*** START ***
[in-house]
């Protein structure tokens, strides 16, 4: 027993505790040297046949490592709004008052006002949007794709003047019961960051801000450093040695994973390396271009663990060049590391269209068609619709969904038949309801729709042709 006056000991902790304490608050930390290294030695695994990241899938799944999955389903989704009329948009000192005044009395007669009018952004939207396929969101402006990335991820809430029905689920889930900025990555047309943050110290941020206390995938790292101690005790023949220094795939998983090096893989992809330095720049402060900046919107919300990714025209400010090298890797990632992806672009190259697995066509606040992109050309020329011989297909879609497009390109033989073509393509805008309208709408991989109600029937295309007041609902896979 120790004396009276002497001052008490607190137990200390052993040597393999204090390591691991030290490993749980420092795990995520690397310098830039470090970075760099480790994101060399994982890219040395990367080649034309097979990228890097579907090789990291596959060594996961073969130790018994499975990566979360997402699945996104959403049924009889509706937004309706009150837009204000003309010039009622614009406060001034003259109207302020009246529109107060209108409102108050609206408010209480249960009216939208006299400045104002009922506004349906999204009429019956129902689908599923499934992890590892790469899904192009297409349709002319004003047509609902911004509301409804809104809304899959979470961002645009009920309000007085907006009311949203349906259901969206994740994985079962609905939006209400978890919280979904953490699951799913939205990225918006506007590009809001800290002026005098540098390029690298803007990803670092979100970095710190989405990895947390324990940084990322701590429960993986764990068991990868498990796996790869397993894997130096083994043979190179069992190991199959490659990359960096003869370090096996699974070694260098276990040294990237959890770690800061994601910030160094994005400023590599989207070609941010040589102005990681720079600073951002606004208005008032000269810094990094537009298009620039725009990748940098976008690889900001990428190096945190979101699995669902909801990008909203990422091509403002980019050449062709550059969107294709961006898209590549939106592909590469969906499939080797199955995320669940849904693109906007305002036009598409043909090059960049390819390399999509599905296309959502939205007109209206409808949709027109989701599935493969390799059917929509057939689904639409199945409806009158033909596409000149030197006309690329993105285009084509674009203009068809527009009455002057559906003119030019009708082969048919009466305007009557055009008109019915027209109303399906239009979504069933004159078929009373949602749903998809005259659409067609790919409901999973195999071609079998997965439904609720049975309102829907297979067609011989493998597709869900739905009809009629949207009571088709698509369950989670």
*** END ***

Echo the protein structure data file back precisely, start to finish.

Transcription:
[in-house]
């Protein structure tokens, strides 16, 4: 027993505790040297046949490592709004008052006002949007794709003047019961960051801000450093040695994973390396271009663990060049590391269209068609619709969904038949309801729709042709 006056000991902790304490608050930390290294030695695994990241899938799944999955389903989704009329948009000192005044009395007669009018952004939207396929969101402006990335991820809430029905689920889930900025990555047309943050110290941020206390995938790292101690005790023949220094795939998983090096893989992809330095720049402060900046919107919300990714025209400010090298890797990632992806672009190259697995066509606040992109050309020329011989297909879609497009390109033989073509393509805008309208709408991989109600029937295309007041609902896979 120790004396009276002497001052008490607190137990200390052993040597393999204090390591691991030290490993749980420092795990995520690397310098830039470090970075760099480790994101060399994982890219040395990367080649034309097979990228890097579907090789990291596959060594996961073969130790018994499975990566979360997402699945996104959403049924009889509706937004309706009150837009204000003309010039009622614009406060001034003259109207302020009246529109107060209108409102108050609206408010209480249960009216939208006299400045104002009922506004349906999204009429019956129902689908599923499934992890590892790469899904192009297409349709002319004003047509609902911004509301409804809104809304899959979470961002645009009920309000007085907006009311949203349906259901969206994740994985079962609905939006209400978890919280979904953490699951799913939205990225918006506007590009809001800290002026005098540098390029690298803007990803670092979100970095710190989405990895947390324990940084990322701590429960993986764990068991990868498990796996790869397993894997130096083994043979190179069992190991199959490659990359960096003869370090096996699974070694260098276990040294990237959890770690800061994601910030160094994005400023590599989207070609941010040589102005990681720079600073951002606004208005008032000269810094990094537009298009620039725009990748940098976008690889900001990428190096945190979101699995669902909801990008909203990422091509403002980019050449062709550059969107294709961006898209590549939106592909590469969906499939080797199955995320669940849904693109906007305002036009598409043909090059960049390819390399999509599905296309959502939205007109209206409808949709027109989701599935493969390799059917929509057939689904639409199945409806009158033909596409000149030197006309690329993105285009084509674009203009068809527009009455002057559906003119030019009708082969048919009466305007009557055009008109019915027209109303399906239009979504069933004159078929009373949602749903998809005259659409067609790919409901999973195999071609079998997965439904609720049975309102829907297979067609011989493998597709869900739905009809009629949207009571088709698509369950989670």